Improvement in the detection performance of extremely low-frequency eddy current testing for application in underground steel corrosion detection

Shunki Wakabayashi, Takuya Tomioka, Kenji Sakai, Toshihiko Kiwa, Keiji Tsukada

Research output: Chapter in Book/Report/Conference proceedingConference contribution

1 Citation (Scopus)

Abstract

The corrosion of steel structures, such as light and road sign poles, often occurs near the ground due to rainwater. The subsequent collapse of the corresponding steel structure can cause traffic accidents and potentially danger people. Therefore, a highly accurate and easy nondestructive inspection technique is required to detect corrosion near the ground, especially in hidden locations. Recently, we reported a novel inspection method using extremely low-frequency eddy current testing (ELECT) to detect the reduced steel thickness that was caused by corrosion. Wide magnetic-field exposure was achieved underground using a tilted magnetic sensor probe. Further, the fundamental detection performance and signal analysis of the test samples were also reported. In this study, we attempted to improve the detection performance and applied the measurement to actual steel structures as a field test. The ELECT system to detect corrosion near the ground comprised a magnetic sensor probe, a sensor circuit, a multiple-frequency alternative current (AC) current source for the induction coil, a lock-in detector, and a personal computer. The magnetic probe consisted of two anisotropic magnetic resistance sensors, induction coils to generate eddy currents in the steel structures, and the cancellation coil to reduce the directly coupled magnetic field exposure. The magnetic spectrum curve, which can be used to trace the obtained magnetic field vectors (intensity and phase), was acquired by multiple-frequency exposure. The reduction in steel thickness was further estimated based on the changes in magnetic curve. The optimization of certain parameters, such as the exposure coil shape and lift-off between the sensor probe and the steel, led to improvements in the magnetic curve, which enabled sensitive detection; further, 1-mm thinning was successfully detected at a depth of 60 mm. Furthermore, the results obtained by the ELECT system at the ground surface were in good agreement with the results of the thickness measurements that were directly obtained from the structure after digging into the ground.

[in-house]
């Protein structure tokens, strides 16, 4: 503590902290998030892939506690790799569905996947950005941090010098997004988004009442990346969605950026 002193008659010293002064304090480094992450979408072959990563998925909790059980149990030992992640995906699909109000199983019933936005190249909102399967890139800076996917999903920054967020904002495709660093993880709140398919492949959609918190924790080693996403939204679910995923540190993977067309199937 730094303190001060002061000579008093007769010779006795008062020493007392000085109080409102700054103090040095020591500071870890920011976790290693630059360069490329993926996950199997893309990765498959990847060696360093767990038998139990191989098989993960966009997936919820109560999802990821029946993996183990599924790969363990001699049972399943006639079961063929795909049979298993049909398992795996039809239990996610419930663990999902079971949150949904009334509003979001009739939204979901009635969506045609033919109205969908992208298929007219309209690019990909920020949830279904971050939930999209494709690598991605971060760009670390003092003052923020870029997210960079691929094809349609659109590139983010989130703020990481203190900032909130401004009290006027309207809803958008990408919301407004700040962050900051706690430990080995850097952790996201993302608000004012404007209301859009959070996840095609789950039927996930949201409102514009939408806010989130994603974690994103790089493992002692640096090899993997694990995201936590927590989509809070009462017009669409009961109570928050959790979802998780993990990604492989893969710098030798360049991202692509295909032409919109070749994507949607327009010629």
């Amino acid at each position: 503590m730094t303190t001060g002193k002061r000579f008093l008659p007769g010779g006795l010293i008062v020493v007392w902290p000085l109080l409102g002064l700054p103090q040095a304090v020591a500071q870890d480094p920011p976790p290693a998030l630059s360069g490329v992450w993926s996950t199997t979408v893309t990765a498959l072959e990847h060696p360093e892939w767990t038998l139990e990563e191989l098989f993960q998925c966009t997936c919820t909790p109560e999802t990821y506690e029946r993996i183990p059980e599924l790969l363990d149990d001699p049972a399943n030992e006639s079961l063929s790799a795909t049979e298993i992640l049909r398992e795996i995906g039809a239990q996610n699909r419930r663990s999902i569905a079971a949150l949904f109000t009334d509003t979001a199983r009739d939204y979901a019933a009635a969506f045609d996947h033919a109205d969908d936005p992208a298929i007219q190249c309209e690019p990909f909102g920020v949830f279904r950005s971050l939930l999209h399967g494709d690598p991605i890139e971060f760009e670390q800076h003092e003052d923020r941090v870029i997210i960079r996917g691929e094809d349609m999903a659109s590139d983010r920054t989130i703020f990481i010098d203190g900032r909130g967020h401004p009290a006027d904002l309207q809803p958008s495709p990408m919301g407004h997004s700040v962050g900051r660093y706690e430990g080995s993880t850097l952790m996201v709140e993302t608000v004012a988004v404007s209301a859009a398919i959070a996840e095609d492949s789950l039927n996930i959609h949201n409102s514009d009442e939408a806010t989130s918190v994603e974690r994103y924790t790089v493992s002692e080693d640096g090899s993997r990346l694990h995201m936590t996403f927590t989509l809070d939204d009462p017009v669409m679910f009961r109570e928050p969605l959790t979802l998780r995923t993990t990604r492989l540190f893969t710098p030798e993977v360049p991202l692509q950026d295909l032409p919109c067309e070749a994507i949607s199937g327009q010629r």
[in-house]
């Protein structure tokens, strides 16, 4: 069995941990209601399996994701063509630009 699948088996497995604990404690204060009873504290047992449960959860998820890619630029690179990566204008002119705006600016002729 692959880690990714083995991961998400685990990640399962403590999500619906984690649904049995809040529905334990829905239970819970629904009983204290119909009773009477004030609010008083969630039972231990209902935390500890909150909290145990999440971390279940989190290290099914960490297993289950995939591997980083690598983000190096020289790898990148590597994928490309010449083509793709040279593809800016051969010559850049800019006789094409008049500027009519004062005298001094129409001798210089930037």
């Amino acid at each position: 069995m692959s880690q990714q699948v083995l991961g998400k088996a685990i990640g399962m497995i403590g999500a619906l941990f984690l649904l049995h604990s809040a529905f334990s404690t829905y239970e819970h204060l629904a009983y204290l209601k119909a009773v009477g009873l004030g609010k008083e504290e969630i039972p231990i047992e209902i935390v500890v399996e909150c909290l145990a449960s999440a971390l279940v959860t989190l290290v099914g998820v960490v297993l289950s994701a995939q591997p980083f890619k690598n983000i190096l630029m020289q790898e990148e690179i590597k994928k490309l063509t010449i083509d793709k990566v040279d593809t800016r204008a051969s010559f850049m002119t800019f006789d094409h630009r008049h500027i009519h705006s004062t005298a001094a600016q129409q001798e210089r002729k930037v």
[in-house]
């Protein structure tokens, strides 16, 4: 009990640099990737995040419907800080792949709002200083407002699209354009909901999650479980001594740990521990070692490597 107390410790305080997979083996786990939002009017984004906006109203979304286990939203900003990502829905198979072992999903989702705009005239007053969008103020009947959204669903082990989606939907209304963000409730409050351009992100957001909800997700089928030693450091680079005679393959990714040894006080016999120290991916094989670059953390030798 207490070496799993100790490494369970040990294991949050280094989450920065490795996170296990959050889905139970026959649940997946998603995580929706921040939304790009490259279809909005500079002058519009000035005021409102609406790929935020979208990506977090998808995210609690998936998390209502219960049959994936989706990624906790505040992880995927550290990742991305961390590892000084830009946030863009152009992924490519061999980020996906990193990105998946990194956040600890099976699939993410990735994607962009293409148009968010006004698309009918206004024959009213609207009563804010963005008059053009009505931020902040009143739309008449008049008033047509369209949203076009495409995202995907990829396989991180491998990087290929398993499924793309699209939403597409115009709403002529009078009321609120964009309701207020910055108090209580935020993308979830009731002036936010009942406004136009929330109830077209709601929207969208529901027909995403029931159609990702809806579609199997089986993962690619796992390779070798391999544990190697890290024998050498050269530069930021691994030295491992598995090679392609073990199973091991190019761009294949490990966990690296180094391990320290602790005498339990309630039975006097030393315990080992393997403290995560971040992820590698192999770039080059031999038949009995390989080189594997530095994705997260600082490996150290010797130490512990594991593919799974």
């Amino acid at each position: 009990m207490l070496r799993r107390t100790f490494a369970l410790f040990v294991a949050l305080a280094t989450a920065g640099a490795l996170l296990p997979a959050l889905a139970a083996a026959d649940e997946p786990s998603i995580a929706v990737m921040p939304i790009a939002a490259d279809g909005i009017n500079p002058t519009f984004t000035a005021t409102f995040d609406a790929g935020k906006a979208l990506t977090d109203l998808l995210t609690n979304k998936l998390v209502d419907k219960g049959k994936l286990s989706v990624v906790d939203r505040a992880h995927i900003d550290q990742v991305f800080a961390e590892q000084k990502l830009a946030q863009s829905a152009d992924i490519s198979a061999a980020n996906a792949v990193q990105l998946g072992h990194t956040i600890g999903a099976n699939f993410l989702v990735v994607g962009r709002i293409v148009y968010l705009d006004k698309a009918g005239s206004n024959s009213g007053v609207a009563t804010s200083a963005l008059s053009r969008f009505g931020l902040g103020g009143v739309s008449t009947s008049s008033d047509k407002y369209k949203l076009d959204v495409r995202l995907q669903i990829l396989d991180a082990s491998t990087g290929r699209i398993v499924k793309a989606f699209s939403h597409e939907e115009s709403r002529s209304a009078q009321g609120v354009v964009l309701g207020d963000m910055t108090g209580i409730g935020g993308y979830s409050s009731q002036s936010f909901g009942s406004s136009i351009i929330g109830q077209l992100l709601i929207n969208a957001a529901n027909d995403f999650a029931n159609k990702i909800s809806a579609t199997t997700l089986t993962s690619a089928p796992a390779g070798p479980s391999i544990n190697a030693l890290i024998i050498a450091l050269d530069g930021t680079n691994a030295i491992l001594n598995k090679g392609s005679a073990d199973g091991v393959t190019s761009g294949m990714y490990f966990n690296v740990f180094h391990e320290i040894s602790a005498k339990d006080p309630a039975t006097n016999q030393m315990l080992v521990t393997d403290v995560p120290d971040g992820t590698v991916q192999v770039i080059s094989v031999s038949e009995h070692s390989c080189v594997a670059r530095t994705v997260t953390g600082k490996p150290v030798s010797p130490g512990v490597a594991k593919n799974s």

Original languageEnglish
Title of host publicationProceedings of the 7th Asia-Pacific Workshop on Structural Health Monitoring, APWSHM 2018
EditorsZhongqing Su, Shenfang Yuan, Hoon Sohn
PublisherNDT.net
Pages512-518
Number of pages7
ISBN (Electronic)9783000603594
Publication statusPublished - Jan 1 2018
Event7th Asia-Pacific Workshop on Structural Health Monitoring, APWSHM 2018 - Hong Kong, China
Duration: Nov 12 2018Nov 15 2018

Publication series

NameProceedings of the 7th Asia-Pacific Workshop on Structural Health Monitoring, APWSHM 2018

Conference

Conference7th Asia-Pacific Workshop on Structural Health Monitoring, APWSHM 2018
CountryChina
CityHong Kong
Period11/12/1811/15/18

Keywords

  • Extremely low-frequency
  • Magnetic spectrum curve
  • Nondestructive testing
  • Underground steel corrosion

ASJC Scopus subject areas

  • Biophysics
  • Mechanical Engineering

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